Kristiania - the Northern Provincial City

... The clock struck eleven, the fatale hour [...], for that is when the lights are turned out everywhere and it does not matter that there is an unopened bottle on the table – Kristiania dies at eleven o´clock! [...] Anyway, we had to leave Grand Café in a hurry. [...] Really in a hurry, for the Norwegian waiter is brutal, democratic and can not take a joke.

Stachu in 'Moi współcześni' ("My contemporaries")

Dagny and Stachu had many Norwegian friends from their time in Berlin. They met them again in Kristiania. Dagny's uncle, Otto Blehr, was the prime minister of Norway, and the Przybyszewskis were invited to his parties more than once.

Przybyszewski [...] was down here a couple of days ago. He is penniless, as the rest of us. The critique around here wants to hush down his books, but they shan't. [...] His wife, Dagny, is having a kid, weirdly enough; I am to be its god father, I promised that. It'll be born in early October, P says.

Gustav Vigeland

Ah, ah! I have already heard much, much about you. Much good and much bad, but the significant thing is that one hears much bad about a young artist.

Henrik Ibsen when meeting Stachu

That is the funny thing here in Norway, that everyone – from Kristian Krog to Jacob Høst – yes, every single one, have the only, only blissfull meaning about art, they basically ought to deny that Europe is always that much further developed than them. And anyway, they are pleased with things as they are.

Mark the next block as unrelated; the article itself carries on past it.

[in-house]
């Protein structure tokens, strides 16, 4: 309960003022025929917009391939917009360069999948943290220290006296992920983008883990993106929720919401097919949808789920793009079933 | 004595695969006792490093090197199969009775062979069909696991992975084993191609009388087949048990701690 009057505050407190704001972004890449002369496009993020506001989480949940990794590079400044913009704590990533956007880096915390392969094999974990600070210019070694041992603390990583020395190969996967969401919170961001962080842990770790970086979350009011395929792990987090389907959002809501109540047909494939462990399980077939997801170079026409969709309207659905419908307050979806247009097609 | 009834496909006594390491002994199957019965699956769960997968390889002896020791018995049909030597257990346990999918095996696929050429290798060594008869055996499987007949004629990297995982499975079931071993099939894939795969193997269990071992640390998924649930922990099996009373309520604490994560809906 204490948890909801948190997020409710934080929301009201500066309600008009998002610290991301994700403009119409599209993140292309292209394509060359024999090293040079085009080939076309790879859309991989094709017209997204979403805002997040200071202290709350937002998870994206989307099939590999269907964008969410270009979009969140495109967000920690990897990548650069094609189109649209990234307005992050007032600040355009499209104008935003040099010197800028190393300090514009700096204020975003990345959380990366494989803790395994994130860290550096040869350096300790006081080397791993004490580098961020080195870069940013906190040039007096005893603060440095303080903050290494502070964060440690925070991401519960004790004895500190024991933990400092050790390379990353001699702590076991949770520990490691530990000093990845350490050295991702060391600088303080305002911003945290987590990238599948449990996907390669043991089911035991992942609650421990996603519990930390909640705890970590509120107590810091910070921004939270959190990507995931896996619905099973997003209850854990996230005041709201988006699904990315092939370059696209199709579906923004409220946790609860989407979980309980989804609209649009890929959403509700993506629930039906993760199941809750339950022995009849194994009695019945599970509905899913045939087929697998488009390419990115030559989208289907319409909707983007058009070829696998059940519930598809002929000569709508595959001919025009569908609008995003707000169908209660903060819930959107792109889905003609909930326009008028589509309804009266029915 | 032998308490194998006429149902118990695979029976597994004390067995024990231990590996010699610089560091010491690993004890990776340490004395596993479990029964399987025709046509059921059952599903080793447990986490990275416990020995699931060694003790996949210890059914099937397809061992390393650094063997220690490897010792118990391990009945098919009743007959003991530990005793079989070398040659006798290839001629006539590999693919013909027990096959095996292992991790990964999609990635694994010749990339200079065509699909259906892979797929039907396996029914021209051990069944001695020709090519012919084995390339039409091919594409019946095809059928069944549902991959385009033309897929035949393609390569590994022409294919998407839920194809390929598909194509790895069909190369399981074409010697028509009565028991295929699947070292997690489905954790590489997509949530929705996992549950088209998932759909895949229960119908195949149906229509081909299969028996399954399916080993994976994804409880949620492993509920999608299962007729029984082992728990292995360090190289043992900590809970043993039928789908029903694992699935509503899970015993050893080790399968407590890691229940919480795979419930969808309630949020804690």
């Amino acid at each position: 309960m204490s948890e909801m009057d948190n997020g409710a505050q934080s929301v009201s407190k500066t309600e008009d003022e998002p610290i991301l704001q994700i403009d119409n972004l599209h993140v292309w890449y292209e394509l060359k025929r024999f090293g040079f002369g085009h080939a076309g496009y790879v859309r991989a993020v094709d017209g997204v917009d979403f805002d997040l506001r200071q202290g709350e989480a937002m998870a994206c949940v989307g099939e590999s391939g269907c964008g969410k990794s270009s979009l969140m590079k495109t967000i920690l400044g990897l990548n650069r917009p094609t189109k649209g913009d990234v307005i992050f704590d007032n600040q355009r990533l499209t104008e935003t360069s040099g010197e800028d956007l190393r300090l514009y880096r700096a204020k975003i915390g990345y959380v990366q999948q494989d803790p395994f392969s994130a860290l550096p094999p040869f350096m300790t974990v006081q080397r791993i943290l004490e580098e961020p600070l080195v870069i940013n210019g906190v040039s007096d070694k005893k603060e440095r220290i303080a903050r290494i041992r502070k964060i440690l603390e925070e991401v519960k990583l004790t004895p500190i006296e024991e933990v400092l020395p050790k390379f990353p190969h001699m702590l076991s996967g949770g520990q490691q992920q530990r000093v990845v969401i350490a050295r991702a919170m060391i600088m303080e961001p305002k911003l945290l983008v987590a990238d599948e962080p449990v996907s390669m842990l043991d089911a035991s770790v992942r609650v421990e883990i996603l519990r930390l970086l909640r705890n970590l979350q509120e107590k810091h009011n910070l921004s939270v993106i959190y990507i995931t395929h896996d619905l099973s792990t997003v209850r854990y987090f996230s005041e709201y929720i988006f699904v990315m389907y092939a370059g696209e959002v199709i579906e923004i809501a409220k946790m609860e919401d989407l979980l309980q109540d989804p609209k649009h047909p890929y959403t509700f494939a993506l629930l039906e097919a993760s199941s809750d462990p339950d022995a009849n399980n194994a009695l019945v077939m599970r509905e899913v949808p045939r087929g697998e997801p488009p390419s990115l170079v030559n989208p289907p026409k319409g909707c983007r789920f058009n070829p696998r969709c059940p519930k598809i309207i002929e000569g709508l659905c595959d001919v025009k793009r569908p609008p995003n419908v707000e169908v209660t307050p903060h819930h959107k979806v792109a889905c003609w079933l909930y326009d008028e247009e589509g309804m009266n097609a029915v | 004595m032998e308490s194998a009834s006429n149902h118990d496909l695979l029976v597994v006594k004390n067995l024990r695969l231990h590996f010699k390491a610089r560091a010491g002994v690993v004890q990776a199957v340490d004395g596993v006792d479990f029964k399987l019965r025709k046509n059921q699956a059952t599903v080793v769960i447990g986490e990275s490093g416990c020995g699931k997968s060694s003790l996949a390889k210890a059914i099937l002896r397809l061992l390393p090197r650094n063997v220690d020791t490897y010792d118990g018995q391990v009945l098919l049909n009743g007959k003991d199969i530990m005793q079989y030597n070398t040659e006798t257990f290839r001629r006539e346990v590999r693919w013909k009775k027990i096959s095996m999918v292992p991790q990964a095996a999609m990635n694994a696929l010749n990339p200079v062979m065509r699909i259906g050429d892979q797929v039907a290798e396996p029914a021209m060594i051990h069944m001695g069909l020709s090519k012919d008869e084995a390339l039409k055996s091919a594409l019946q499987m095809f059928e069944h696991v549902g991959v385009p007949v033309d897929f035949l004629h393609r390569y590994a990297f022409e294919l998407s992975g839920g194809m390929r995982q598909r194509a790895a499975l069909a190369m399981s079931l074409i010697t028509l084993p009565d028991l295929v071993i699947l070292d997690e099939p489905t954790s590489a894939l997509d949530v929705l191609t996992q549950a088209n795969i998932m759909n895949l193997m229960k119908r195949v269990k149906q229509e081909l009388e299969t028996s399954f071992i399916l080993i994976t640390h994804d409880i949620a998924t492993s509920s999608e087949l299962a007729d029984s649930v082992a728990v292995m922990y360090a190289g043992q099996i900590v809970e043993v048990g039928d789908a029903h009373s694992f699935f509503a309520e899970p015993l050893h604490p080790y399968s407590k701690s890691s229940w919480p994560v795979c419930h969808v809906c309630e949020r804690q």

Dagny to her aunt Randi Blehr

I particularly remember one improvised feast in Kristiania, one lovely Julyday in '94. We started at the "Grand", continued the party in the home of Gabriel Finne who lived in Nordstrand, and was ended by all of us taking the first morning train to town and walking as one big crowd from the railway station up Karl Johansgate in the rays of the morning sun with Obstfelder in the front, still playing his violin. The party ended with a concert in the hall of the University's Domus Media, which gathered a fair lot of early morning people around us. Only then did the police step in, being on their nicest behaviour, and suggesting we went home and went to bed, a sensible demand which was granted.

Jens Thiis in 'Edvard Munch og hans samtid.

The party in the home of Gabriel Finne on Nordstrand was given literary form by Sigbjørn Obstfelder in his text Sommer ("Summer").

"[...] One hour later, we sat out in the country, by the fiord, in Ebbe's, the poet's, place. The door to the veranda was open, and the evening stood in, the red summer night... [...]

And then there were a woman.

Her hair.

And I had a feeling she was sitting and listening like me, – waiting for something, – and when it came, it flurried through her, as she said nothing. Sometimes, she laughed a short, sobbing laughter, or bent her entire upper body forwards, as to capture the words that evening, when the twilight turned to whispers. 

Kanskje var det under besøket på Nordstrand at Dagny og mannen satt på en bergskrent over Kristianiafjorden. Dagny hadde på seg et gammelt, edelt familiesmykke. De forsøkte å overgå hverandre med ord om sin kjærlighets styrke. Til sist spurte Stachu: "Elsker du meg så høyt at du kunne kaste smykket du bærer i havet fo rmin skyld?" Uten å nøle skal Dagny ha revet det av seg og kastet det utfor bergskrenten.


Maybe it was here, under this visit to Nordstrand, that Dagny and her husband sat on a little rock by Kristianiafjorden. Dagny was wearing an old, elegant family heiroom piece of jewellery. The were competing over who felt the strongest love. Finally, Stachu asked "Do you love me high enough to throw that pience of jewellery into the sea for my sake?" Finally, without hesitataion, Dagny apparently ripped it off and thew it in.